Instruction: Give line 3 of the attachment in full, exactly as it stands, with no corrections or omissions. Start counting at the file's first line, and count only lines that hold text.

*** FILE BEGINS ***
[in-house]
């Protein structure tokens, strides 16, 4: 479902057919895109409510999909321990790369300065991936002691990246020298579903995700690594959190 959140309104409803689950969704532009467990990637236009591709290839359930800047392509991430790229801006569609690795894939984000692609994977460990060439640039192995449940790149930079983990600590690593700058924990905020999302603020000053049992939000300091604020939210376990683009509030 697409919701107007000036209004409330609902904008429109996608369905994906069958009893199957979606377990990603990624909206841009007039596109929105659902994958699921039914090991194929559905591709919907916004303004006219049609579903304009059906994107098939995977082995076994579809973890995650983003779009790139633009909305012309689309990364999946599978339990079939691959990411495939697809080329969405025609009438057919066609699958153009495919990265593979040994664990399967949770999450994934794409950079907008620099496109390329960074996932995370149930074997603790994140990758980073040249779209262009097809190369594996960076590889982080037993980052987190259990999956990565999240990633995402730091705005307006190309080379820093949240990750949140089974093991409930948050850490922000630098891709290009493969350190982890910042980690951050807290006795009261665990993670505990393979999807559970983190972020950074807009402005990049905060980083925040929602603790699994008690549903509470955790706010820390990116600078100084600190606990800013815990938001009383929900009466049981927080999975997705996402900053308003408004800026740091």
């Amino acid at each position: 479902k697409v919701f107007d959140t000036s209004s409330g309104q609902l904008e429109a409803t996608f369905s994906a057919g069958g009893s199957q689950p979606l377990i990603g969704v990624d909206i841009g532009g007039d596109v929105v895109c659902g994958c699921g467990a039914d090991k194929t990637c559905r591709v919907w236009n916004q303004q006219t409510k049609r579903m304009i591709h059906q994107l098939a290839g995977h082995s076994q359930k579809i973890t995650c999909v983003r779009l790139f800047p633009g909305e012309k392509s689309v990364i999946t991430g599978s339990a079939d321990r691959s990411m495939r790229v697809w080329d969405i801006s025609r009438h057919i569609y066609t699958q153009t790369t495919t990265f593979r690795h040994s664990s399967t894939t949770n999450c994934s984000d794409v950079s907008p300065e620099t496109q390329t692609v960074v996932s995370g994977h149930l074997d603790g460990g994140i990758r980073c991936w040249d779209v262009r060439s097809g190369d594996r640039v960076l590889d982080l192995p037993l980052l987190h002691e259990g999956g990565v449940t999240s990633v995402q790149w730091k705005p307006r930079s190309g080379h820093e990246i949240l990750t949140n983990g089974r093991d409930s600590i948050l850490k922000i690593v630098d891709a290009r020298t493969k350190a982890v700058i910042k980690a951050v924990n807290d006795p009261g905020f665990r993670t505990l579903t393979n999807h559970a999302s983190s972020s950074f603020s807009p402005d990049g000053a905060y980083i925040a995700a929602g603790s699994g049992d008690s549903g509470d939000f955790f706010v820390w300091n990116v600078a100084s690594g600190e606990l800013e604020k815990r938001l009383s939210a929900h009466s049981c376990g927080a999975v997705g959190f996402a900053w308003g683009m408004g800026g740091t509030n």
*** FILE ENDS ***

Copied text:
């Amino acid at each position: 479902k697409v919701f107007d959140t000036s209004s409330g309104q609902l904008e429109a409803t996608f369905s994906a057919g069958g009893s199957q689950p979606l377990i990603g969704v990624d909206i841009g532009g007039d596109v929105v895109c659902g994958c699921g467990a039914d090991k194929t990637c559905r591709v919907w236009n916004q303004q006219t409510k049609r579903m304009i591709h059906q994107l098939a290839g995977h082995s076994q359930k579809i973890t995650c999909v983003r779009l790139f800047p633009g909305e012309k392509s689309v990364i999946t991430g599978s339990a079939d321990r691959s990411m495939r790229v697809w080329d969405i801006s025609r009438h057919i569609y066609t699958q153009t790369t495919t990265f593979r690795h040994s664990s399967t894939t949770n999450c994934s984000d794409v950079s907008p300065e620099t496109q390329t692609v960074v996932s995370g994977h149930l074997d603790g460990g994140i990758r980073c991936w040249d779209v262009r060439s097809g190369d594996r640039v960076l590889d982080l192995p037993l980052l987190h002691e259990g999956g990565v449940t999240s990633v995402q790149w730091k705005p307006r930079s190309g080379h820093e990246i949240l990750t949140n983990g089974r093991d409930s600590i948050l850490k922000i690593v630098d891709a290009r020298t493969k350190a982890v700058i910042k980690a951050v924990n807290d006795p009261g905020f665990r993670t505990l579903t393979n999807h559970a999302s983190s972020s950074f603020s807009p402005d990049g000053a905060y980083i925040a995700a929602g603790s699994g049992d008690s549903g509470d939000f955790f706010v820390w300091n990116v600078a100084s690594g600190e606990l800013e604020k815990r938001l009383s939210a929900h009466s049981c376990g927080a999975v997705g959190f996402a900053w308003g683009m408004g800026g740091t509030n």